The Arbaeen gathering in Karbala is the biggest peaceful annual assembly of people in human history. The Day of Arbaeen marks forty days after the Day of Ashura, which marks the day Hussain ibn Ali was martyred in the Battle of Karbala. Hussain ibn Ali was a 7th century revolutionary leader who sacrificed his life for social justice.
Around the world, those inspired by Hussain, commemorate the tragic events of Ashura and its immediately devastating aftermath on this day. Tens of millions of pilgrims travel to the shrine of Hussain as an act of solemn remembrance and as a pledge of allegiance to his values. Many make the journey by foot and see each step as a means of closer spiritual proximity to their inspiration: Hussain. The word Arbaeen itself is derived from the Arabic for the number forty; forty days being the traditional duration of mourning in many Muslim traditions.
If Hussain’s ultimate sacrifice is the epitome of Ashura, then Arbaeen is a meaningful glance back at that most selfless and heroic of acts. Arbaeen is a built-in surety that the fervour and passion ignited by Hussain is distilled into a catalyst for personal and communal transformation.
For many, commemorating the fortieth day after Ashura enables them to galvanise their allegiance to Hussain and what he stood for, with concrete practical measures to begin to embody his message.
What does Arbaeen mean to people?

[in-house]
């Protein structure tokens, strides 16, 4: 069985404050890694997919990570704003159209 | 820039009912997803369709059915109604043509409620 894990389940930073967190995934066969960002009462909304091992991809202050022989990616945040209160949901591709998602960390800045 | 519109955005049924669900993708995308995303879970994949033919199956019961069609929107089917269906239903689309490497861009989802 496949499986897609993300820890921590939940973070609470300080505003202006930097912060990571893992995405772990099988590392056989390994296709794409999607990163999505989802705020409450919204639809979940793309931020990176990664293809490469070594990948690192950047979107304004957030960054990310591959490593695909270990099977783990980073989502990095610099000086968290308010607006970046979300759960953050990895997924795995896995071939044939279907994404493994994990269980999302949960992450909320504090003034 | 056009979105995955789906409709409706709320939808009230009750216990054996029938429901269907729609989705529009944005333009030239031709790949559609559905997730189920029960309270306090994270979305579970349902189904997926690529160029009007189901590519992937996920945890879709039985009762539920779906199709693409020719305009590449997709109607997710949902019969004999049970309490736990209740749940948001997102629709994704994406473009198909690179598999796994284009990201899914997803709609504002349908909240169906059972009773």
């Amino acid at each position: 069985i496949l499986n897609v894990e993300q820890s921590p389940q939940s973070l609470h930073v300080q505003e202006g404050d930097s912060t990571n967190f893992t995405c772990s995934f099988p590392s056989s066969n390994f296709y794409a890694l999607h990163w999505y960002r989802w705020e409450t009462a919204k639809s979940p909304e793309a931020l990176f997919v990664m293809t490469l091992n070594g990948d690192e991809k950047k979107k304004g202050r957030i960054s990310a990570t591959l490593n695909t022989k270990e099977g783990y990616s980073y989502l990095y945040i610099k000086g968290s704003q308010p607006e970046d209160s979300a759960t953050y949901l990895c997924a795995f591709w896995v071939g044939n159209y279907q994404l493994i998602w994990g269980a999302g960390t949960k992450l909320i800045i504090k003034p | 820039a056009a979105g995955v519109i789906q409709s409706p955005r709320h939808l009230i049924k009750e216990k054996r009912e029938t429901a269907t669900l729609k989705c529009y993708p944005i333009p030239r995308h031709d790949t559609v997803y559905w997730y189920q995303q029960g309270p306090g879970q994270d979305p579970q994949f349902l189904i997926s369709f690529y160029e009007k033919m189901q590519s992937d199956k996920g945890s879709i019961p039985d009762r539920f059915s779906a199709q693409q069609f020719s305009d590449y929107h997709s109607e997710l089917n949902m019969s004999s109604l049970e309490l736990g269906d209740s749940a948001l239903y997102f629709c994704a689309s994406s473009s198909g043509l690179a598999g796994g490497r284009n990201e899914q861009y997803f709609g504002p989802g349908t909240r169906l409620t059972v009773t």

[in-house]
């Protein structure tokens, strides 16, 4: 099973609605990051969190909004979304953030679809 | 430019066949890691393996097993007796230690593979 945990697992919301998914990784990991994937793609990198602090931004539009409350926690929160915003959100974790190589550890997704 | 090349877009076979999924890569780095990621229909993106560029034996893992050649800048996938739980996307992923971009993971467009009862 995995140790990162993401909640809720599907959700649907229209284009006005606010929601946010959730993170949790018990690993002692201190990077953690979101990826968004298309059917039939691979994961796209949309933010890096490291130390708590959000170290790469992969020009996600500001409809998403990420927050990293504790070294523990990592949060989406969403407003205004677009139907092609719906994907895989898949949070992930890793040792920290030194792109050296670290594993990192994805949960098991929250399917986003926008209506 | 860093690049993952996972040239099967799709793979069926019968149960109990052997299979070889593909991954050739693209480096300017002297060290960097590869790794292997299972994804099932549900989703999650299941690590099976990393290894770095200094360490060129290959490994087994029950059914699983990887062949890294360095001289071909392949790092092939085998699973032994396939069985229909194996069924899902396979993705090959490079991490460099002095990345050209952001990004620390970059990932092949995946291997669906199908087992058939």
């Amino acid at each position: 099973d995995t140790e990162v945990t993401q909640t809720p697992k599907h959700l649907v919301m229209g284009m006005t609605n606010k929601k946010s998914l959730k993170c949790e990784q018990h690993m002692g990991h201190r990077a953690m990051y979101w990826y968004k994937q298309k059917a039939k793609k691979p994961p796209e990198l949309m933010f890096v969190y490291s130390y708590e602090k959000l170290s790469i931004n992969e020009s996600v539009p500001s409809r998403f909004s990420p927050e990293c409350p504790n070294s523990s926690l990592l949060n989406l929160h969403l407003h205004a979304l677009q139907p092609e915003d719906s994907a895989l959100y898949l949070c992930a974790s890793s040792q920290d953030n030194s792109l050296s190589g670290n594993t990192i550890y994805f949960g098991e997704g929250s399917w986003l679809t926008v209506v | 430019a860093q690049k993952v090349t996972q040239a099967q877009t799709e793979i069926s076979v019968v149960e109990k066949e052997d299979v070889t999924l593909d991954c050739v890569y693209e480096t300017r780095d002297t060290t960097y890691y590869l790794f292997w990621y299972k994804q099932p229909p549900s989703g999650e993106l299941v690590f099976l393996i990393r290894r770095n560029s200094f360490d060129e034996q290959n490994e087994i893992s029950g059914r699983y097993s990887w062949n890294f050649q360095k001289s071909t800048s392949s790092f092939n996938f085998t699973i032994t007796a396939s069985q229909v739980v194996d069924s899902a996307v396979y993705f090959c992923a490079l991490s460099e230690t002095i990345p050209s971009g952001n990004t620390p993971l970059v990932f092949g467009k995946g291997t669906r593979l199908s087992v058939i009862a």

That people are willing to make their way to Karbala in the face of huge political unrest in the Middle East bears testament to the magnetism of Hussain. Sayed Mahdi al-Modarresi, faith leader and lecturer, writes movingly about his personal journey in 2014. “Even the widest-angle camera lens is too narrow to capture the spirit of this tumultuous, yet peaceful gathering.”
“It is as though every person has established a personal relationship with the man they have never seen. They talk to him and call out his name; they grip the housing of his tomb; they kiss the floor leading into the shrine; they touch its walls and doors in the same manner one touches the face of a long-lost friend. It is a picturesque vista of epic proportions.
What motivates these people is something that requires an understanding of the character and status of Imam Hussein and the spiritual relationship that those who have come to know him have developed with his living legend.”
25 million people are expected to make the journey to Karbala to mark Arbaeen this year.